11:51AM | 10/18/01
Member Since: 09/12/01
8 lifetime posts
I just bought a house that was built in 1933 and was told by the past owners (who only owned it for two years) that the basement never leaked. The basement does have a fairly modern sump pump that the past owners believed was a true sump pump, although it was obviously installed recently.

Well, we just had some biblical rains here in Michigan, and the basement wall leaked. The problem is the basement walls are painted with a sealant (Drylock?) and I cannot localize where the leaks are occuring. The water simply leaks out at the base of the wall. Any ideas on how to localize the leak? Also, is there a problem with leaving water trapped between the sealant and the walls?

A related question: The base of the basement walls are lined with what feels like styrofoam. It is about 4 inches tall and 2 inches wide and runs along the entire perimeter of the interior basement wall. What is this? Is it related to the sump pump for removing water that leaks through the walls?

Sorry about the long post, and thanks for any help.


03:09PM | 10/18/01
Member Since: 09/23/01
242 lifetime posts
First, I would contact your realtor. Most states have disclosure laws. If the previous owner had knowledge of the leaks, or was told of what had been done to take care of them they should have told you.
The Styrofoam could be to insulate the floor from the walls, but then mabye it is part of the sump system.

Jay J

09:31AM | 10/19/01
Member Since: 10/26/00
782 lifetime posts
Hi benrobin,

I'll give some quick, short answers first ...

Seller Disclosure (as DH points to) is required in some states and is mandatory in others. Depending on the laws of your state, you could be at a loss. EVEN if your state required it, and the owner 'lied', you'd have to prove that they knew the basement leaked. The presence of a perimeter drain system and a sump pump don't mean that the basement had leaked. It may be shown that they were installed 'just in case' the basement leaked. In short, trying to prove the previous owners knew 'something' may cost more $$$ than any recovery will pay.

RE: Biblical Rains - It's quite possible that the Biblical Rain you're refering to was the rain that 'broke the camel's back'. There MAY have been Biblical Rains PRIOR to the sale of the house but proving that they 'infiltrated' the basement may be hard to prove now.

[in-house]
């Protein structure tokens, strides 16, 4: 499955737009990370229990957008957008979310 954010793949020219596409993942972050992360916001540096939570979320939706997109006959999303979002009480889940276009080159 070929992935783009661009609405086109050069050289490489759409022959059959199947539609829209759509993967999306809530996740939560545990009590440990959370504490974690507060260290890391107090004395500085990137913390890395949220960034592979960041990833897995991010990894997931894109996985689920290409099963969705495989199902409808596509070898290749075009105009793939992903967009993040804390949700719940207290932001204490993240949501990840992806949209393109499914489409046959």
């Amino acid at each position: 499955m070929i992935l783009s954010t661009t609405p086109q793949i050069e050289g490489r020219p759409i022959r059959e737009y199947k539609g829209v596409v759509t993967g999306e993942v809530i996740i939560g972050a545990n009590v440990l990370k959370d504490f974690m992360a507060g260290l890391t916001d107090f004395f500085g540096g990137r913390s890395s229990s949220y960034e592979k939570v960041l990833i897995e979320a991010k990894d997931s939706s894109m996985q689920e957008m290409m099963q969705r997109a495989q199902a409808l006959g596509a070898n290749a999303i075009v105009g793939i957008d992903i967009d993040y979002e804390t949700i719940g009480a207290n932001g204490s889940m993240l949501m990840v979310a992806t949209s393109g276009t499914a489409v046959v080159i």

The styrofoam lining may be part of a perimeter drainage system. Look for 'channeling' in the foam or channeling on the floor of the basement. All that's, essentially, done is a way is made to 'channel' excess water to the pit. If the foam doesn't have anything to do w/a perimeter drainage system, I can't tell you what it is. I DOUBT the foam has anything with removing leaks through the walls ...

RE: Trapped Water under the 'Drylok' - If the water doesn't run 'down' the wall and out the bottom, it will eventually 'blister' through the Sealer. So far, you're lucky that the water isn't pushing through the Sealer. For now, leave well enough alone on this ...

Did you have a Home Inspection? Please answer this ? for me. If you did, what did the Inspector say about what you're asking 'us'? (You said you just bought the home, so you should be allowed to call him back if you don't have a 'good answer' to your question(s).)

Lastly, 95% of water-in-the-basement problems are associated with leaking gutters, missing gutters, improperly INSTALLED gutters, missing or improperly installed downspouts, water-dumping at the foundation, and wrongly-sloped landscaping around the house. The next time you get a heavy rain (and you don't have to wait for a Biblical Rain), don your raincoat, boots, and an umbrella (watching out for lightening), and look UP and DOWN. Look at both. See if you have leaks, excess runoff on the roofline, watch where the water is running to or collecting at, and so on. The KEY to fixing these problems is relatively inexpensive. Sealing up walls and installing perimeter drain systems and sump pumps are usually 'bandaids' on a forever bleeding wound. Over time, water that is 'permitted' to leak into the basement may be undermining the foundation, or causing cracks to enlarge, or who knows what else. FIXING the problem from the outside should be, IMO, the FIRST line of defense.

Take this all to heart and you should do much better in the future. Please tell 'us' what the Inspector said about your ?'s. My best to ya and hope this helps.

Jay J -Moderator

PS: God Bless America!


02:16AM | 10/20/01
Member Since: 09/12/01
8 lifetime posts
Thanks for the replies.

I checked into the disclosure laws. You are right, unless I can prove they lied, there is no case.

The contractor that inspected the house noticed past water damage but said that it did not look recent. The basement is not finished, but the past owners used it is a living space. They had a couch, a TV, a computer, and art on the walls. All circumstantial evidence but it pointed towards an historically dry basement. That was my thinking, at least.

I was a little paranoid about rain in the basement, so I habitually check downspouts and eaves during every rain. Everything appears to be connected, and water goes where it should.

Thanks again for your answers.

Jay J

04:56AM | 10/20/01
Member Since: 10/26/00
782 lifetime posts
Very good. Not to beat a dead horse but you only made mention of 'inspecting' the gutters and eaves during the rain. Be sure you've extended your downspouts at least 3' away from the foundation. And be sure your landscape slopes at least 1/4" per foot (over 3') away from the foundatio wall. Of course, the more slope, the better. If you could slope it about 1" per foot (for 3'), then the water at the 3' mark would have to rise 3" to 'reach' the foundation wall. This is why more slopage is better.

My best to ya and hope this helps.

Jay J -Moderator

PS: God Bless America!

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